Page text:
Influenza occurs every winter in the United States, its geographic distribution and incidence depending on several factors, including major antigenic shifts in the virus and the susceptibility of the population affected. The winter of 1974 was characterized by widespread outbreaks of influenza В in midwinter during the months of January and February, followed by the appearance in March and April of localized outbreaks of influenza A in various parts of the country, especially the east and west coasts and Puerto Rico.
There have been isolated reports of nosocomial outbreaks of influenza in the United States and elsewhere, with severe and unusual symptoms occurring in debilitated patients suffering from underlying chronic diseases, such as rheumatic heart disease, and in children with congenital malformations. This report describes an outbreak of acute respiratory tract illness in eight female patients in a 27-bed ward during the first week of March 1974, and a single community-acquired case of lethal infection with influenza A in a healthy man.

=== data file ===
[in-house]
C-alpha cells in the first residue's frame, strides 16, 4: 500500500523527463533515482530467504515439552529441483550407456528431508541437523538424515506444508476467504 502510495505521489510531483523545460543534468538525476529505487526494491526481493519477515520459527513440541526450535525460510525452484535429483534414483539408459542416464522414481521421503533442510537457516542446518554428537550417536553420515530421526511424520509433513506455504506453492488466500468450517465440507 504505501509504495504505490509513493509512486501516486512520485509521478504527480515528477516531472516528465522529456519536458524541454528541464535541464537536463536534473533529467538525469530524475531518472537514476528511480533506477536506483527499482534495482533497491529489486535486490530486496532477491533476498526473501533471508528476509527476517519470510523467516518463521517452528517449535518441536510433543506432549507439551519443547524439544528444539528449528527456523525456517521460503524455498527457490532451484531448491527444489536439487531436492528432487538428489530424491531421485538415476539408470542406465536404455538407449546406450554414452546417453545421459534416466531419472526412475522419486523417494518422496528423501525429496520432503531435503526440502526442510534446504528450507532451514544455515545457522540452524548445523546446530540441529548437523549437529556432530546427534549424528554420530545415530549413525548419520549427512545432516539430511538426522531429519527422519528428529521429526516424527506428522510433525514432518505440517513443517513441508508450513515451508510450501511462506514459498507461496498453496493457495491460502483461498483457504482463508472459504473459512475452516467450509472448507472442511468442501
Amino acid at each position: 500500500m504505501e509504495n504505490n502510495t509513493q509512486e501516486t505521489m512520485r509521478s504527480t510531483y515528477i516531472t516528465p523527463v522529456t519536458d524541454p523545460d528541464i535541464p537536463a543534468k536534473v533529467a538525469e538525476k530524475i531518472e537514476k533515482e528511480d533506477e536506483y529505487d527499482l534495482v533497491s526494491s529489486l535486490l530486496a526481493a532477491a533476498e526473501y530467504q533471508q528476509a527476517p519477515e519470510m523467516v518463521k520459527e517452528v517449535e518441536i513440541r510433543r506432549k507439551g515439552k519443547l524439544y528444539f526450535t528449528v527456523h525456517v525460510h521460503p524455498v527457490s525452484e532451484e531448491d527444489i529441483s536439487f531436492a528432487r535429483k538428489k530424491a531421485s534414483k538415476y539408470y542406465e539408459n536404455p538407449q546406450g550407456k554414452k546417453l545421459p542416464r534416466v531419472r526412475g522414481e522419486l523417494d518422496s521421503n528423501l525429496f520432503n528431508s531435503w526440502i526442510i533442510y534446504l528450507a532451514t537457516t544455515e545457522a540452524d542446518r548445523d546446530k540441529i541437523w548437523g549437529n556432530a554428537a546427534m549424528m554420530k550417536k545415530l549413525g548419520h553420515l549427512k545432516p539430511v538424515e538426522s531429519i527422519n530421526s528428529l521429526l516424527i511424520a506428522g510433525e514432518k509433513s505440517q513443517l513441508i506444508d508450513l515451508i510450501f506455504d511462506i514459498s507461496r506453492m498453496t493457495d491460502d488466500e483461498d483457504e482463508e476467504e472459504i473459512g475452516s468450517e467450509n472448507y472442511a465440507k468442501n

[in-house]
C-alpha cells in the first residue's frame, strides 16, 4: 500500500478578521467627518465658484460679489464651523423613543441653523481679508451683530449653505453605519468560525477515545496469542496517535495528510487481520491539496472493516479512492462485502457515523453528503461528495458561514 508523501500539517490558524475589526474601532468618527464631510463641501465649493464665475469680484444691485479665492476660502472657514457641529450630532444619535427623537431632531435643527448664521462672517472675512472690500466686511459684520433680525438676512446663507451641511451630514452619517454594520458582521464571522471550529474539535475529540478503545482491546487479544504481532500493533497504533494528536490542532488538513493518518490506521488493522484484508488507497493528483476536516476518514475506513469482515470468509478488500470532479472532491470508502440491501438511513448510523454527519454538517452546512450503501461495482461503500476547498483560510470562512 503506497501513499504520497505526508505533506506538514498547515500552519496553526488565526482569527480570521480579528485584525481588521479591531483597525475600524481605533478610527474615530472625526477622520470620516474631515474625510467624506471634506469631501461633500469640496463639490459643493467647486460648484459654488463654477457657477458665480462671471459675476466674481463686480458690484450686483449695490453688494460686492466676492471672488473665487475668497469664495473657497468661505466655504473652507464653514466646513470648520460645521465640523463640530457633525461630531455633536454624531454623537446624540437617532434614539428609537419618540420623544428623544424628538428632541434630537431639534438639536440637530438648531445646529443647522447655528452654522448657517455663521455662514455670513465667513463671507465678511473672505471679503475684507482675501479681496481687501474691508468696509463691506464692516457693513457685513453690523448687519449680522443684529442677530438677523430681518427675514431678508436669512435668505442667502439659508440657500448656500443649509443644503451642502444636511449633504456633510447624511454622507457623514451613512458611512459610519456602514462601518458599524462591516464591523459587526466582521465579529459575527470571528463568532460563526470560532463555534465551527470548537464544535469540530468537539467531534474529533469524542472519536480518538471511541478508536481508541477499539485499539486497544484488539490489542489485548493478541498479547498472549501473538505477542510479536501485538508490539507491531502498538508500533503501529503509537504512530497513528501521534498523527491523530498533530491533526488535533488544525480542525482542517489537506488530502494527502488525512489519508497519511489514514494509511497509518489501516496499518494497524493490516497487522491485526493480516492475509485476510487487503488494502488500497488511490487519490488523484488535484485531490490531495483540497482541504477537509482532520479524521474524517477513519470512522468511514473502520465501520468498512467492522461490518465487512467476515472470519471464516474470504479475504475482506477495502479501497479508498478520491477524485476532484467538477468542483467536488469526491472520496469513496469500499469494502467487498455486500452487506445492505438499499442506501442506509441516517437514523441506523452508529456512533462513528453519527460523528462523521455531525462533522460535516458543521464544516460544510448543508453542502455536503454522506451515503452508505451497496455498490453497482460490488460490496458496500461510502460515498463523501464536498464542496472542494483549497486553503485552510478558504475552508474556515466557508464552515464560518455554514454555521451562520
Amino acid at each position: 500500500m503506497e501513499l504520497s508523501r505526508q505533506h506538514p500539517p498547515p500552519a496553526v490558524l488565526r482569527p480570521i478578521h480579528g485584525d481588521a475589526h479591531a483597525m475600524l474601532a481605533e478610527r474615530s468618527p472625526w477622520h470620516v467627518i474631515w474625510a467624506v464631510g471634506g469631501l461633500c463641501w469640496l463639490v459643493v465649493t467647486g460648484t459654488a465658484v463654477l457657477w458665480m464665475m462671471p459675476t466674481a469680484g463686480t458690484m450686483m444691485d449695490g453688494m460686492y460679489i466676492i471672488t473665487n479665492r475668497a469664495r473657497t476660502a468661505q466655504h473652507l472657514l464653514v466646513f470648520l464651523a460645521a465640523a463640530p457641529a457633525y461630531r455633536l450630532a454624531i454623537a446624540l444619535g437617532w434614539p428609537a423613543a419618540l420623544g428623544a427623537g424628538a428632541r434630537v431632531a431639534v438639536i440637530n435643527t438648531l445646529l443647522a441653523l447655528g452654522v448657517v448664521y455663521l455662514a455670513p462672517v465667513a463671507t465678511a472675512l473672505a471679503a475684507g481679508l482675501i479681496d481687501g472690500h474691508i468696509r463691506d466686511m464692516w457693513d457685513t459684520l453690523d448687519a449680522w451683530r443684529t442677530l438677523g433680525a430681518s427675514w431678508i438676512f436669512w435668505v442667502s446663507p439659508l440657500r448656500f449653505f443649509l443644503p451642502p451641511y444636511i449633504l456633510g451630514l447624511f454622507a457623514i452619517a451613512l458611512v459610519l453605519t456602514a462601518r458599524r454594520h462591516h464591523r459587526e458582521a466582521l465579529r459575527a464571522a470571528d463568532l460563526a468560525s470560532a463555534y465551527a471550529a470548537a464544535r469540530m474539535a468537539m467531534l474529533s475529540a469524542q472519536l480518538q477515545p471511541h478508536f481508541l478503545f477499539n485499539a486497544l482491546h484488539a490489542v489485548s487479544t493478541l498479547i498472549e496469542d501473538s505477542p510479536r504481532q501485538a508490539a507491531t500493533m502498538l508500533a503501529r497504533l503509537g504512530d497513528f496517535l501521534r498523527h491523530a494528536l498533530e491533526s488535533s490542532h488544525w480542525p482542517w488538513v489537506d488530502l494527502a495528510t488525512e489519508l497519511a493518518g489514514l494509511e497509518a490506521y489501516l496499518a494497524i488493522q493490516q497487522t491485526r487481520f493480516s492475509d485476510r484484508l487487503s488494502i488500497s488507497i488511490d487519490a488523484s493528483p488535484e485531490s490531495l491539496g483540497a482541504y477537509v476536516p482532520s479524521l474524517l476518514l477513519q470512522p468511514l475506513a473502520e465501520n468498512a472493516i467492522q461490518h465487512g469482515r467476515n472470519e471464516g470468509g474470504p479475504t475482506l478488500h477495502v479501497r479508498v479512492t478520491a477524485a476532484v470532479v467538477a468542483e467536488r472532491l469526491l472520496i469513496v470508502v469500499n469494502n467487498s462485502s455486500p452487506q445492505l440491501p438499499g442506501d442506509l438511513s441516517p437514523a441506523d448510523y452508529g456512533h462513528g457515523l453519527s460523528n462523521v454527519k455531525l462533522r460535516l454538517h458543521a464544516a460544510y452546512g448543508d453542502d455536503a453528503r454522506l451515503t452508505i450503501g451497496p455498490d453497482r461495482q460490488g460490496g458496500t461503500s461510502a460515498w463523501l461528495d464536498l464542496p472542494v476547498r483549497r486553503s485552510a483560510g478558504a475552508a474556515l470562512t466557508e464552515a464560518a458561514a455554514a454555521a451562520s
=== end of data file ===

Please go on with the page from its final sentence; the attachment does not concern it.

Materials and Methods
Epidemiologic Study of Wards
The Infection Control Committee daily searched the charts on each of the hospital floors for occurrence of fever. Each case was investigated if fever had occurred after admission to the hospital. Cultures of sputum and blood were taken, and an x-ray film of the chest was obtained.
Study of the Employees
The records of the Employee Health Service and reports of absenteeism by hospital employees were reviewed, and nurses and other paramedical personnel on the wards were questioned. Records of the emergency room and the medical clinics were reviewed in reference to the prevalence of upper respiratory tract infections and pneumonias.
Viral Isolation and Serologic Studies
Throat and nasal swabs and samples of blood for complement fixation and hemagglutination tests were collected and transported to the New Jersey State Department of Health. The methods used for these procedures were those described by Lenette and Schmidt.
All patients with fever and influenza-like illness were isolated on a separate ward.